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North Stonington - Wheeler High School officials have finalized plans to lower the out-of-district tuition rate in an effort to draw more students and create an additional revenue source for the town.
The Board of Education voted last week to set the annual tuition at $10,972. The original tuition rate of about $14,000 was set at "school level," or the cost of running the school divided by the number of students attending.
The new rate was set by taking the 2012-13 student enrollment numbers and dividing it by personnel, student activities and discretionary costs. Other area private schools offer steeper tuition costs: The tuition for St. Bernard School in Uncasville is $11,400; Norwich Free Academy, $12,155; and The Williams School in New London, $26,375.
Principal Chris Sandford first pitched the idea to the board in February to broad support. Applications are now available on the school's website, and interested students are encouraged to take a tour of the facilities.
"Chris and I have been talking about this from the beginning," said Superintendent Peter Nero, who came to the district last summer.
Nero and Sandford said Wheeler's biggest draw is its intimate environment: Enrollment stands this year at about 200 students, with two attending from outside the school district.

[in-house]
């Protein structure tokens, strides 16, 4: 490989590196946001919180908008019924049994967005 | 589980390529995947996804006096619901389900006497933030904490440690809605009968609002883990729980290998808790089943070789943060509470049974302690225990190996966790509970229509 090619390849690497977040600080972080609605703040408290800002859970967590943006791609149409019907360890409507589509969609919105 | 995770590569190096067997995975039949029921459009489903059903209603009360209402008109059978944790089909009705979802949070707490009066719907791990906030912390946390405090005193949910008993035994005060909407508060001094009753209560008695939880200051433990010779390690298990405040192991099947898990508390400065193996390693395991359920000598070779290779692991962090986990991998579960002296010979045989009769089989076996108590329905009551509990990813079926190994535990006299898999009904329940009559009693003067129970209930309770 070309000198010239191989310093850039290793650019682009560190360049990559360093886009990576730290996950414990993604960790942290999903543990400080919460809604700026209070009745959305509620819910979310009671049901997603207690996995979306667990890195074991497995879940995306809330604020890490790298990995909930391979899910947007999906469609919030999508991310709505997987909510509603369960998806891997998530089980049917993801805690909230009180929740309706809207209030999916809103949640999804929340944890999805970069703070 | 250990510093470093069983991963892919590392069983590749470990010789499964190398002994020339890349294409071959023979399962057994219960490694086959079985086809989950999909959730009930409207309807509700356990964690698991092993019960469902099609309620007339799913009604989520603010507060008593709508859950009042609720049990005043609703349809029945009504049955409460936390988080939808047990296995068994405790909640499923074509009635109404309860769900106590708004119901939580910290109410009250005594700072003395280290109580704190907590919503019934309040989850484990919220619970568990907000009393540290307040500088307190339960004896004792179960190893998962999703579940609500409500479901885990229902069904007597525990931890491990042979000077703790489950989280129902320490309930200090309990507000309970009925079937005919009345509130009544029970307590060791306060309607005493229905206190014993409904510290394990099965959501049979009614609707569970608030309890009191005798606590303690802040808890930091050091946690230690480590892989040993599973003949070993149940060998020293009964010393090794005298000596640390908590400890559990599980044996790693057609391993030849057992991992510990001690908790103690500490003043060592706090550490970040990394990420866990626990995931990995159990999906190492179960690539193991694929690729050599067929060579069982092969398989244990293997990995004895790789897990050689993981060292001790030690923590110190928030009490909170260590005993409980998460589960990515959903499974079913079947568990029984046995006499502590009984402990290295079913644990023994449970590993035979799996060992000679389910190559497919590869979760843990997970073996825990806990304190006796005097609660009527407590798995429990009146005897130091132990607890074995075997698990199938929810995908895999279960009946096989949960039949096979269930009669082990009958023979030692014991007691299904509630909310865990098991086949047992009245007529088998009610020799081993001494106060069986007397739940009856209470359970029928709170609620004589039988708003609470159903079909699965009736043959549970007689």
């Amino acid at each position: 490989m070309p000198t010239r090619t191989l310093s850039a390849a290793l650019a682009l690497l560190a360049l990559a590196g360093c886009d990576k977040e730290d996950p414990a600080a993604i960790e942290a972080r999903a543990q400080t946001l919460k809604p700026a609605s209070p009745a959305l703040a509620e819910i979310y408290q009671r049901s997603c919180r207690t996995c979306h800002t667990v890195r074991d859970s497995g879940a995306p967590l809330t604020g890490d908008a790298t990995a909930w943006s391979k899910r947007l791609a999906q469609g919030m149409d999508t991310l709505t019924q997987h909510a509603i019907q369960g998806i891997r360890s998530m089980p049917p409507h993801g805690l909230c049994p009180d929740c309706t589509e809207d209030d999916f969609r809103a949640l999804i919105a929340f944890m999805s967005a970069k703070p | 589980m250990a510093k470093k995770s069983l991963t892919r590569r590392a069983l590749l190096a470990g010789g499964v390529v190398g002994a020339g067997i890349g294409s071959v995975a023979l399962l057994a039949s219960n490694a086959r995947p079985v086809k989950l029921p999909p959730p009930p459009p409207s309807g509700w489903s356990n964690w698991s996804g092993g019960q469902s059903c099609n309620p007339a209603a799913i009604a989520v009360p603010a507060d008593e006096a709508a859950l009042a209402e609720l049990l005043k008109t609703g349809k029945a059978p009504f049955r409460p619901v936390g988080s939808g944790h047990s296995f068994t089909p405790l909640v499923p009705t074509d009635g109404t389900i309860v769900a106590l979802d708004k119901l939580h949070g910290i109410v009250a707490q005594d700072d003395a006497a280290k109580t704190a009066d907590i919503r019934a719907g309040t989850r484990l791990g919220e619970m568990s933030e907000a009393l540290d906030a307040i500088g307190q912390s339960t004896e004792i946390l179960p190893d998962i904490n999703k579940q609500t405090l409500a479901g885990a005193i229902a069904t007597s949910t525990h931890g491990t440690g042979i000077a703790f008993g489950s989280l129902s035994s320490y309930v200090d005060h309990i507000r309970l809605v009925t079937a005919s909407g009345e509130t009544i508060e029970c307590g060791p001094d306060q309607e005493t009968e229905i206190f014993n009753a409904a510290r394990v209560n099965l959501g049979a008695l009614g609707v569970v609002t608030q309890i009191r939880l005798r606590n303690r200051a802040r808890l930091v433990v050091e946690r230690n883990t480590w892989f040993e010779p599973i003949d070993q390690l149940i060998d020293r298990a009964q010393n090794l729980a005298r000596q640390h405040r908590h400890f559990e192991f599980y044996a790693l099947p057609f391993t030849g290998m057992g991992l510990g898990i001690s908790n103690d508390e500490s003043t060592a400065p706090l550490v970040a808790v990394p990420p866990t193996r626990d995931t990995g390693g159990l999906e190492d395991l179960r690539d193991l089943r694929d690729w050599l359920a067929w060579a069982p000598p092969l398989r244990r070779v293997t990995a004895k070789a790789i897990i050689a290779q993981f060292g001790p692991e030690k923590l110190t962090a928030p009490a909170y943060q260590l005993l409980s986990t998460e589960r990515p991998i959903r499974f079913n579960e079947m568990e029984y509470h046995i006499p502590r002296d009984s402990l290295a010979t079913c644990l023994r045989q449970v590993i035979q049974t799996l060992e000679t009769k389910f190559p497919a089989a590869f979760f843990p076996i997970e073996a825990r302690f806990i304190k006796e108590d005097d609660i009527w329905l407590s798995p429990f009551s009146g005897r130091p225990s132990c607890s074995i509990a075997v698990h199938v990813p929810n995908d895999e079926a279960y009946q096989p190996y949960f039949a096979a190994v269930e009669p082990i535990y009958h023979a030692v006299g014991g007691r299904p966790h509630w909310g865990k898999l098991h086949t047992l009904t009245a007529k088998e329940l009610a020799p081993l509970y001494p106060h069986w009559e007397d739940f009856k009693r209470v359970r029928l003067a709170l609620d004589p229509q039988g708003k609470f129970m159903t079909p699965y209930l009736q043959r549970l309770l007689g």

"Students don't always function best in a big school district," Nero said.
Nero said that he is not looking to bring in a large number of new students. But even a handful of tuition-paying students would create new revenue for the town, and eventually, Nero said, perhaps even buffer the education budget. "I think we could have some moderate success out of this," he said.
Because North Stonington is not a "school of choice," where an associated town would pay for the tuition, a student's family would pay the full price for their child to attend Wheeler.
Sandford said the school has room for about 20 new students. He is planning to launch an advertising campaign sometime next year to publicize the option. But for now, the target is to bring in a handful of new students for the 2013-14 school year just through word of mouth.
"If we get five or six, I'd be really happy," Sandford said.
Officials will market Wheeler not only for its small size, but also for what Sandford said is a wide array of options for students.
"We offer an unbelievable amount for a small school," Sandford said, including Advanced Placement courses, college credit options and "comprehensive" extracurricular programs.
Wheeler is not NFA, Sandford said - its academic and extracurricular programs are far slimmer. But that's not the image they're looking to promote, he said.
"That's not our niche," he said. "We're looking for the kid who wants to grow academically in an environment that's small."